Demonetisation: IMF official says note ban sucked in cash like a vacuum cleaner | business-news | Hindustan Times
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Demonetisation: IMF official says note ban sucked in cash like a vacuum cleaner

Demonetisation led to huge cash shortages that have “adversely affected” consumption and the move sucked in cash like a “vacuum cleaner” and then was slowly replacing the currency, a senior IMF official has said.

black money crackdown Updated: Mar 05, 2017 06:40 IST
PTI
Demonetisation

A woman holds Rs 2000 notes as she exchanges demonetised notes at a bank in Chennai. (AFP File Photo)

Demonetisation led to huge cash shortages that have “adversely affected” consumption and the move sucked in cash like a “vacuum cleaner” and then was slowly replacing the currency, a senior International Monetary Fund (IMF) official has said.

“You’ve heard about so-called ‘helicopter drops’ of money with unconventional monetary policies, so one way to characterise this demonetisation initiative is as a vacuum cleaner,” Paul A Cashin, assistant director in the IMF’s Asia and Pacific department and mission chief of India, told PTI.

“It’s sucking in cash, withdrawing it from the economy, and then the vacuum cleaner is going in reverse, slowly replacing cash but as I said, at a fairly modest pace. That’s led to a lot of cash shortages that have adversely affected consumption,” Cashin said in response to a question as the IMF released its annual country-report on India.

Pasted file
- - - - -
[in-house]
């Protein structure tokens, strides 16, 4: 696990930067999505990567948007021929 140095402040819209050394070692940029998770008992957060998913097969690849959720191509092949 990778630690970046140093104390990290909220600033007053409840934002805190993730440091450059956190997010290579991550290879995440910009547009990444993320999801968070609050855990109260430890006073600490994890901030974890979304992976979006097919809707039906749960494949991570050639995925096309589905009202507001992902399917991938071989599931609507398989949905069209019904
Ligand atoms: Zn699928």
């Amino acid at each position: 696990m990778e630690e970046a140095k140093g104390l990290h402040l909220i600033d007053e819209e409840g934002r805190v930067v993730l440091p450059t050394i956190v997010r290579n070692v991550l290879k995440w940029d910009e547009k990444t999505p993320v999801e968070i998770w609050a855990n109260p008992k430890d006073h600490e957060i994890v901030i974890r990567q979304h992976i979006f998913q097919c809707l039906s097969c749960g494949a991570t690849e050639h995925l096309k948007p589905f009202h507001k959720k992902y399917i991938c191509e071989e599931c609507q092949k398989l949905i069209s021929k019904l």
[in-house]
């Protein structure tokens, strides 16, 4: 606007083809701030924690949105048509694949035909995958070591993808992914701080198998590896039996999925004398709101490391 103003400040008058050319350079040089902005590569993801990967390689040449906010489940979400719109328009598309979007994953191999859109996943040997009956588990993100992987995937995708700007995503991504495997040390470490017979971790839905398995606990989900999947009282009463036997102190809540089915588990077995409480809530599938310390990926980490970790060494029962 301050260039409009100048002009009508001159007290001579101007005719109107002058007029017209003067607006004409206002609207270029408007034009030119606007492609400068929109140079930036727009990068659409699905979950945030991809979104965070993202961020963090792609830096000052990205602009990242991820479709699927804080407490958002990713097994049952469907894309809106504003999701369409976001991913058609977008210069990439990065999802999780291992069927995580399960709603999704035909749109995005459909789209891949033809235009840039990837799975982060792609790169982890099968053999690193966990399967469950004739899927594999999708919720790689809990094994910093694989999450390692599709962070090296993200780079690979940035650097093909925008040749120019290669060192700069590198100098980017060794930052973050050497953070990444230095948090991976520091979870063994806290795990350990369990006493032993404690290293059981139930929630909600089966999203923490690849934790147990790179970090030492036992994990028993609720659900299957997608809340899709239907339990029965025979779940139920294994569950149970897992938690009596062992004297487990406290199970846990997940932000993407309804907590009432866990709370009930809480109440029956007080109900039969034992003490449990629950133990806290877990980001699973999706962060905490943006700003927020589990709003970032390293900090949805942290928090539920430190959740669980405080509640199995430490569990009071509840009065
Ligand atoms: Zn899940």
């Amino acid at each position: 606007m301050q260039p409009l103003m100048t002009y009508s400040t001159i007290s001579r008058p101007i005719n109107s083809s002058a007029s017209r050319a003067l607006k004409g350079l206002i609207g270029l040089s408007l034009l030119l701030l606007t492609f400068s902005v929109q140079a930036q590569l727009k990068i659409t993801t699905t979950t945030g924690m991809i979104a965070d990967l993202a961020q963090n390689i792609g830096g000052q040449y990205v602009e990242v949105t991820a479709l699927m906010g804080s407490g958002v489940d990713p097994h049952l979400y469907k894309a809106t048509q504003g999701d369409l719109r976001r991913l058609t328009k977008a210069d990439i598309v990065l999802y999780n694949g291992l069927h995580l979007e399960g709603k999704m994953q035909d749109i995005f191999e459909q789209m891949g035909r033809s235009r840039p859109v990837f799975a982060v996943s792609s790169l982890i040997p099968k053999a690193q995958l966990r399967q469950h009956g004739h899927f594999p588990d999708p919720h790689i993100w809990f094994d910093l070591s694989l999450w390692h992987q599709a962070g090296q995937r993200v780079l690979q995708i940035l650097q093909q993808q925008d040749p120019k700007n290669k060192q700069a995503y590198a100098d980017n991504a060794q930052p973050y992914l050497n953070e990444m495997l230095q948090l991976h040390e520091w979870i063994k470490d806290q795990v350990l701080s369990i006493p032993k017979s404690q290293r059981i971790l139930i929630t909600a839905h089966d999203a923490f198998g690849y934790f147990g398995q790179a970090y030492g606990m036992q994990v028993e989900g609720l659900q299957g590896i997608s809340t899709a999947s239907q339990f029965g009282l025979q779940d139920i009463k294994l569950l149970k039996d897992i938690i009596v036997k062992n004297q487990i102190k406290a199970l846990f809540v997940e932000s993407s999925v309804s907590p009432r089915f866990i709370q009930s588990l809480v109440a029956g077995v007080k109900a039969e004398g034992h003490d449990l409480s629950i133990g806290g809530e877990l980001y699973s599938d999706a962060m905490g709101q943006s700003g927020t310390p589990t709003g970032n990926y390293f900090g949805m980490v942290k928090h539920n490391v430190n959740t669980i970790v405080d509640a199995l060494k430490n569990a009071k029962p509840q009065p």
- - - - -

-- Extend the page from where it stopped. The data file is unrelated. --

Given the shortage of cash in the market, IMF in its report urged the government to continue to enhance the supply of new banknotes, and if needed, consider extending or expanding targeted temporary exemptions, including on use of old banknotes, particularly for rural and remote areas.

“While the financial system is expected to weather the currency exchange-induced temporary growth slowdown, the authorities should remain vigilant given the potential further build-up of NPAs and elevated corporate sector vulnerabilities, and ensure prudent support to the economic sectors affected by the currency exchange initiative,” the IMF said.

IMF said the repercussions from India’s currency exchange initiative will likely persist through the first quarter of 2017.

Real GDP growth is projected to slow to 6.6% in FY2016/17 and then rebound to 7.2% in FY2017/18, due to temporary disruptions (primarily to private consumption) caused by cash shortages accompanying the currency exchange initiative.

“These effects are expected to gradually dissipate by March 2017 as cash shortages ease and would be offset by tail winds from a favourable monsoon and low oil prices, and continued progress in resolving supply-side bottlenecks,” it said, adding that consumer sentiment remains strong and will support near-term growth recovery as cash shortages ease.

Prime Minister Modi had announced in November last year withdrawal of the legal tender of Rs 500 and Rs 1000 currency notes in circulation.

This was replaced with a new series of Rs 500 and Rs 2000 currency notes with an objective to unearth unaccounted wealth and eliminate counterfeit currencies from circulation.